- Thread starter Axel
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Hello Axel. You ought to have typed the word 'limit' somewhere, yes?Y=(ax+2)/x

when x to infinity

and x go to 0

Given: Y = (ax + 2)/x

Find: limit [x → ∞] Y

Find: limit [x → 0] Y

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limit [x → ∞] Y = a \(\quad\) Correctx to infinity y=a ?

x to 0 y=2 ?

limit [x → 0] Y = 2 \(\quad\) Incorrect

Please show your work, so that we may see how you arrived at 2.

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The first part is correct. For limit as x goes to 0...x to infinity y=a ?

x to 0 y=2 ?

\(\displaystyle \lim_{x \to 0} \dfrac{ax + 2}{x} = \lim_{x \to 0} \left ( a + \dfrac{2}{x} \right )\)

What is the limit of the second term as x goes to 0?

-Dan

B. X goes to 0 Then thought ax in numerator will be so small and also x in denominator that ax and x could be excluded. 2 Is left.

But when I see topsquark I think 2/x will be very big so 2+(very big) ? Please more help. Thank you very much so far.

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I cringe at this wording! I think what you mean when you say "the 2 x's take each other out" is that \(\displaystyle \frac{ax+ 2}{x}= \frac{ax}{x}+ \frac{2}{x}= a+ \frac{2}{x}\).A. When x goes to infinity. The 2 x's take out each other.And I remove them.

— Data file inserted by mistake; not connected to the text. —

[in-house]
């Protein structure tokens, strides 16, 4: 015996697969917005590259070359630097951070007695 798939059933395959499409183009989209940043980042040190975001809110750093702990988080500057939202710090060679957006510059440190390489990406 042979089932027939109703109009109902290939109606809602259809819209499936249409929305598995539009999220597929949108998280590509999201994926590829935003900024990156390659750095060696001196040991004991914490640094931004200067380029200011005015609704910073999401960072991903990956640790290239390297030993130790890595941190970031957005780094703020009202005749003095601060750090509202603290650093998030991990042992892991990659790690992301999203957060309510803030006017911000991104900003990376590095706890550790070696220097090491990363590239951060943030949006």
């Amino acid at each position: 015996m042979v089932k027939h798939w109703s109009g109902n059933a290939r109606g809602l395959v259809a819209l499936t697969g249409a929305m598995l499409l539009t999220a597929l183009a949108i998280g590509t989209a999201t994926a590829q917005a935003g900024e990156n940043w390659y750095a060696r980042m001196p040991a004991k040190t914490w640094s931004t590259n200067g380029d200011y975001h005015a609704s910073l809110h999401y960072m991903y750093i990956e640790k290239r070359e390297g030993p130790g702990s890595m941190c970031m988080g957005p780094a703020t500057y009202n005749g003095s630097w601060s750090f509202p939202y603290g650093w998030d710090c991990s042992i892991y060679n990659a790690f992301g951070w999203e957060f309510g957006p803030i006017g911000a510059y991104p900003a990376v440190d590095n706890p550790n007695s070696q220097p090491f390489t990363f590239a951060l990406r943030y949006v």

As x goes to infinity, 2/x goes to 0.Add 2 to infinity won't give anything more. a is left.

x "so small" in the denominatorB. X goes to 0 Then thought ax in numerator will be so small and also x in denominator that ax and x could be excluded. 2 Is left.

You have, again, \(\displaystyle a+ \frac{2}{x}\). As x goes to 0, \(\displaystyle \frac{2}{x}\) goes to infinity. Adding a toBut when I see topsquark I think 2/x will be very big so 2+(very big) ? Please more help. Thank you very much so far.

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No! \(\displaystyle \lim_{x \to 0} \dfrac{2}{x}\) is either "does not exist" or "is infinite." 2/x is not a possible answer because you still have an "x" in your proposed answer.limit [x → 0] Y = 2/x

-Dan